- Flood Certification fees – costs require by law to determine if home is in a flood zone and to determine if flood insurance is needed
- Tax Service fee – fee to verify that the property tax payment sent to the assessor's office was credited to the correct package
- Processing fee – fee for preparing legal and miscellaneous documents that are required at closing. (mortgage note, deed of trust, Truth in Lending forms, and escrow instructions)
- Underwriting fee – cost of evaluating your loan application to determine whether or not to approve your loan
- Wire Transfer fee – costs of wiring the funds to the escrow company supervising the loan closing.
- Pre-paid Interest – interest paid from the day of settlement to the date of the first mortgage payment
- Private Mortgage Insurance (PMI) - if your down payment is less than 20%, you will be required to have private mortgage insurance
- Hazard Insurance premiums – the costs of one year premium for homeowner's insurance at or before closing
- Settlement or Closing/Escrow fee - a fee charged for the services of the escrow agent
- Title search & Title insurance to protect your lender – fees for investigating the owner history of the property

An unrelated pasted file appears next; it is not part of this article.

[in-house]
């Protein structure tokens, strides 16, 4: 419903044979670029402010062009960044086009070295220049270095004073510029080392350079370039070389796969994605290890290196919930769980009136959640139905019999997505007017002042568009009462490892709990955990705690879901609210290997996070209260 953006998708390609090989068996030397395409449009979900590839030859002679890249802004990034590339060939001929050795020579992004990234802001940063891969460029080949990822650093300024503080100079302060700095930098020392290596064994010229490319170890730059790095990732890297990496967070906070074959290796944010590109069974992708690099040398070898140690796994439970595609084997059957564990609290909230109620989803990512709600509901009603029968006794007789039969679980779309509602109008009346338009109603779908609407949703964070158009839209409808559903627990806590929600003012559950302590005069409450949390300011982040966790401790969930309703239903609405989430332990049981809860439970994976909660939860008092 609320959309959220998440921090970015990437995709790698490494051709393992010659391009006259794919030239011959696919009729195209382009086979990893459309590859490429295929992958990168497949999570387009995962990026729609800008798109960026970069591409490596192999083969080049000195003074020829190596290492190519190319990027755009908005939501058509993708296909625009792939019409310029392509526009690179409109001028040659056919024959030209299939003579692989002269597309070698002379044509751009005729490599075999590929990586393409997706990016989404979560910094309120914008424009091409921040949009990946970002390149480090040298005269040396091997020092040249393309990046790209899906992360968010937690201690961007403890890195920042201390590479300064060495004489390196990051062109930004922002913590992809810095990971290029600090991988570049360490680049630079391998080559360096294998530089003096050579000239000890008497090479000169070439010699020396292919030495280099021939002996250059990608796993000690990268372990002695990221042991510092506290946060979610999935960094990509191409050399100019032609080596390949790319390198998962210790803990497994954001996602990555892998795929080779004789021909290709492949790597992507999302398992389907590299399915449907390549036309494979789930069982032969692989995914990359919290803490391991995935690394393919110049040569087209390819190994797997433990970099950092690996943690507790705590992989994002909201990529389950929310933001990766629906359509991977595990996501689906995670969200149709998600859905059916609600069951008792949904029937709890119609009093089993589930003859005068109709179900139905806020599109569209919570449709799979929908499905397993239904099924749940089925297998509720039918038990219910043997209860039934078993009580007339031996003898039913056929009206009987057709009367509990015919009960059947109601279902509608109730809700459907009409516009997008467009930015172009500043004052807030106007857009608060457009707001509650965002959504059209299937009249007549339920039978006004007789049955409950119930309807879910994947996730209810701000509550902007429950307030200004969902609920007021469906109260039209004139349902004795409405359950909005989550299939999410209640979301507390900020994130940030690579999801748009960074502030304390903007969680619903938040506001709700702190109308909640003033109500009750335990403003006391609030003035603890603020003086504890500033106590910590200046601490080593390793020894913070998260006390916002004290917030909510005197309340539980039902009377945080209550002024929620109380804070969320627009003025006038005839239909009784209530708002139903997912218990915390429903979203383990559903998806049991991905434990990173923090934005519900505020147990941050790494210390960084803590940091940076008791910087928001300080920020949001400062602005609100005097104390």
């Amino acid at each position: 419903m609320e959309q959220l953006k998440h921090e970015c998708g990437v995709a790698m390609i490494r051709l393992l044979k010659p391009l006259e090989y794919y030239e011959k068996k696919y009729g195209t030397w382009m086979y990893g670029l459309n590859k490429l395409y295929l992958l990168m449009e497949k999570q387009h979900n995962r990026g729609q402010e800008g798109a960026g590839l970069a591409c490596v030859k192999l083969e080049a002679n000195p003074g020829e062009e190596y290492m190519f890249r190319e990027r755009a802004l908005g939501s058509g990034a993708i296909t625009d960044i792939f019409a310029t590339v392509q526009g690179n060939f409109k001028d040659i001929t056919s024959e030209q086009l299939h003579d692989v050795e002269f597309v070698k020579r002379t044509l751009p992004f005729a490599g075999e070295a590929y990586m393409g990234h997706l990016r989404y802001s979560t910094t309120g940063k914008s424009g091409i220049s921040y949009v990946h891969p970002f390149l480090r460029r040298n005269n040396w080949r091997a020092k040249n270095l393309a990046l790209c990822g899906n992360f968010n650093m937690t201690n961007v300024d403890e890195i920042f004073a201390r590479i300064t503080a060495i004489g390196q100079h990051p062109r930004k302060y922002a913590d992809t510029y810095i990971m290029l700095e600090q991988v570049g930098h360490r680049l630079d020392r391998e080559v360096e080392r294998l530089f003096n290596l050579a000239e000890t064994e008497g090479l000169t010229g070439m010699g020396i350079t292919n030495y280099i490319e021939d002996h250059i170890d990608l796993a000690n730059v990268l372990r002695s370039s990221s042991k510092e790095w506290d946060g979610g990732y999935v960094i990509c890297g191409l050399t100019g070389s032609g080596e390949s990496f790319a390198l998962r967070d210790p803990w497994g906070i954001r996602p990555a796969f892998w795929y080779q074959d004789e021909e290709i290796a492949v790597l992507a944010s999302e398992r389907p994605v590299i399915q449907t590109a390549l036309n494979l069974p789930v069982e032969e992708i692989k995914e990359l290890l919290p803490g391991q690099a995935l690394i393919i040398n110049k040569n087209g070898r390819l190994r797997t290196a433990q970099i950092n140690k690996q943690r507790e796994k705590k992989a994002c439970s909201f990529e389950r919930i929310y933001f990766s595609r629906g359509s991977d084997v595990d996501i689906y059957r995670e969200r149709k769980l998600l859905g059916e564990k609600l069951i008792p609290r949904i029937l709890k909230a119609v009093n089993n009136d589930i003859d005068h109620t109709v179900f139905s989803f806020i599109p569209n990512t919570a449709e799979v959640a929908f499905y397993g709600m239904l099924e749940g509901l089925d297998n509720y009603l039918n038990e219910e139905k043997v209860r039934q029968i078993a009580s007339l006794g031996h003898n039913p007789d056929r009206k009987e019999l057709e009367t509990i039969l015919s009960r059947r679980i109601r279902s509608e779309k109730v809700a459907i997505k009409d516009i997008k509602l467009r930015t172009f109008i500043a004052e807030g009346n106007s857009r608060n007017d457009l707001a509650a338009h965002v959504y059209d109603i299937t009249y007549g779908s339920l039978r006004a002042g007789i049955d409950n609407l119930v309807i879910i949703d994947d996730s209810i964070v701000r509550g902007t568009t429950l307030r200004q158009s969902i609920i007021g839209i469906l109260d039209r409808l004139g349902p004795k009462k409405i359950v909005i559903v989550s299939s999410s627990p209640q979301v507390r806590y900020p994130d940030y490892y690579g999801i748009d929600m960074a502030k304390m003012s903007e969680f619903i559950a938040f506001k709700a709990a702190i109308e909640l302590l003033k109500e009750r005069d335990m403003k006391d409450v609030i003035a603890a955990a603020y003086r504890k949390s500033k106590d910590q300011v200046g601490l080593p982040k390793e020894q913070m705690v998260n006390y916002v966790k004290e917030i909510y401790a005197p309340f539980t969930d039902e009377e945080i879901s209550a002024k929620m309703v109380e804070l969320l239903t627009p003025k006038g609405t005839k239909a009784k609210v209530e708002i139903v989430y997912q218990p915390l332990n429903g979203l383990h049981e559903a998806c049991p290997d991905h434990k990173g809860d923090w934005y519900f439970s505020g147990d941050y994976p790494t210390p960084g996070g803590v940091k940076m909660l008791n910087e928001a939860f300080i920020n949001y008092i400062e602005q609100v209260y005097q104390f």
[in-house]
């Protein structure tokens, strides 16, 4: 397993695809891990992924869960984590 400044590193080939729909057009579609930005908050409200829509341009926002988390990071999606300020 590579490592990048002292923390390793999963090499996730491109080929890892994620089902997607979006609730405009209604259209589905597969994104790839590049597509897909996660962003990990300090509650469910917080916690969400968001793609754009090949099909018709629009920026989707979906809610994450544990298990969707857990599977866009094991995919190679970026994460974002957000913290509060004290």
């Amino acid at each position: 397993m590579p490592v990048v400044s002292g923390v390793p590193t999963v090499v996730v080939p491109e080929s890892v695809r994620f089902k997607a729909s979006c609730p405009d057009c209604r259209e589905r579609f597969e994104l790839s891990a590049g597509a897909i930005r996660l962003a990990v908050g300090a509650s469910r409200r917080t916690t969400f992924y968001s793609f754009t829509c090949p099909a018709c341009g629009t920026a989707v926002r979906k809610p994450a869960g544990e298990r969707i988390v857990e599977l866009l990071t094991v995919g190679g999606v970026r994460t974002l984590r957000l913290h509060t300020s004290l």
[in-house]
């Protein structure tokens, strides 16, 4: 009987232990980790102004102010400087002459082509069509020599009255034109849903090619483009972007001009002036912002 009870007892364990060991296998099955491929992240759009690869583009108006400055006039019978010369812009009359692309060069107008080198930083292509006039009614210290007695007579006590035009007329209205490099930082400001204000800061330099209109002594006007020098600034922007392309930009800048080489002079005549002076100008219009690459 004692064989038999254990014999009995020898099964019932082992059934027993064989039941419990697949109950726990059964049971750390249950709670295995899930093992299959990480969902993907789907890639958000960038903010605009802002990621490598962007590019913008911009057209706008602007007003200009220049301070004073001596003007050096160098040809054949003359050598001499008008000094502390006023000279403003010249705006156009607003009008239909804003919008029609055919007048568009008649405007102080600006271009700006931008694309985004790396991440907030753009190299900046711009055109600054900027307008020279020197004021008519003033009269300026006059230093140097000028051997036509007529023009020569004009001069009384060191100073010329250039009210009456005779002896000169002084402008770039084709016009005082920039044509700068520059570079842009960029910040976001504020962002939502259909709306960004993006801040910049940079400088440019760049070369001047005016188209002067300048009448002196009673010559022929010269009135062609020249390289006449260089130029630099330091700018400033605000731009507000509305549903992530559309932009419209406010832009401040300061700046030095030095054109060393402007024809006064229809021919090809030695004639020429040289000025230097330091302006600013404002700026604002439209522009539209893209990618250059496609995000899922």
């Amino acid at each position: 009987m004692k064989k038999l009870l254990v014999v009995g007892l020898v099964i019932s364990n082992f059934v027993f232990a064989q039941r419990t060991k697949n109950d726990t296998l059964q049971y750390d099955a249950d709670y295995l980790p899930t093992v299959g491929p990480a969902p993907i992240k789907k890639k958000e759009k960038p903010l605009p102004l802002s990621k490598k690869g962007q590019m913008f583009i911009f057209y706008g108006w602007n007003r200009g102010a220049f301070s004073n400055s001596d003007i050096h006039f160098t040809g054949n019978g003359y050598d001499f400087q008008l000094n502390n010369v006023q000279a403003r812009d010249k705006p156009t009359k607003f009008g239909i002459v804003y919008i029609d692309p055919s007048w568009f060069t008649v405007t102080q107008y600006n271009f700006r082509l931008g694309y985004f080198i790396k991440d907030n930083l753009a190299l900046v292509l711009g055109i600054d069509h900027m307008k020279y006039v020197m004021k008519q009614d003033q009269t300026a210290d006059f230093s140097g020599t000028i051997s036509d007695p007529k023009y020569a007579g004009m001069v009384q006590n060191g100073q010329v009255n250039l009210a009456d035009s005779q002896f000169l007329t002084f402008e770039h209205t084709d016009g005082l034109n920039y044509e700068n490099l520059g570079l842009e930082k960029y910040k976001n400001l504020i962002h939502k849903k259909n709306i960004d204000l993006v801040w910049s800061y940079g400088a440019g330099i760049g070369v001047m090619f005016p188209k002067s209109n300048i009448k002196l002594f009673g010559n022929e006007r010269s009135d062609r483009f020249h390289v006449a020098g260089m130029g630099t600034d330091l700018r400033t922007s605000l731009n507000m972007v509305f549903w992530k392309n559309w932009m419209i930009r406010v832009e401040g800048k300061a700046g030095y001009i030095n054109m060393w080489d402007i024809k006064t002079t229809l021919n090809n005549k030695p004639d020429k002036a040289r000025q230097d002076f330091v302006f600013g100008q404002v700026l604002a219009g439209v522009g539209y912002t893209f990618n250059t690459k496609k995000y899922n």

- Title insurance – fees to protect the owner if any claims are made to the property. (This includes legal fees and the fees up to the full cost of the initial loan)
- Tax stamps – cost of stamp that is attached to the document to verify that stamp duty was paid before the document becomes legally effective
- Notary fee – Prior to recording the mortgage deed of trust, the signature of the borrowers must be notarized. A certified Notary Public will witness the signature on recordable documents.
- Pest inspection – costs incurred to have some certify that your house is pest-free
- Recording fees - charged for recording the deed and mortgage at the local court house
What do you need to bring with you to Closing?
Now that the big day is finally here, it’s important to make sure you bring all of the proper documents with you to the Closing, as well as know what’s going to take place.
Here’s what you need to know:
- Bring a photo ID with you to closing
- Certified funds or a cashier’s check made payable to you (You can endorse it over to the lawyer at the closing)
- Proof of premium paid on Homeowner’s Insurance
- Read the Settlement Statement and all other closing documents before you sign
- Sign the sales contract
- Review the pest inspection letter
- Buyer signs the mortgage and note
- Seller hands over the deed to the house
- The buyer pays the lender's agent all closing costs, and the closer provides the buyer with a settlement statement listing all the monetary items.
- The home seller should bring all warranties on equipment and any instructions on equipment maintenance or operation.
- The seller hands over the keys to the buyer
- After Closing, the closing agent records the deed and mortgage
Closing can be a quick and easy event as long as everyone comes prepared with the right documents and information. But most of all, once the keys are passed over to you, you become the proud owner of a new home. Enjoy!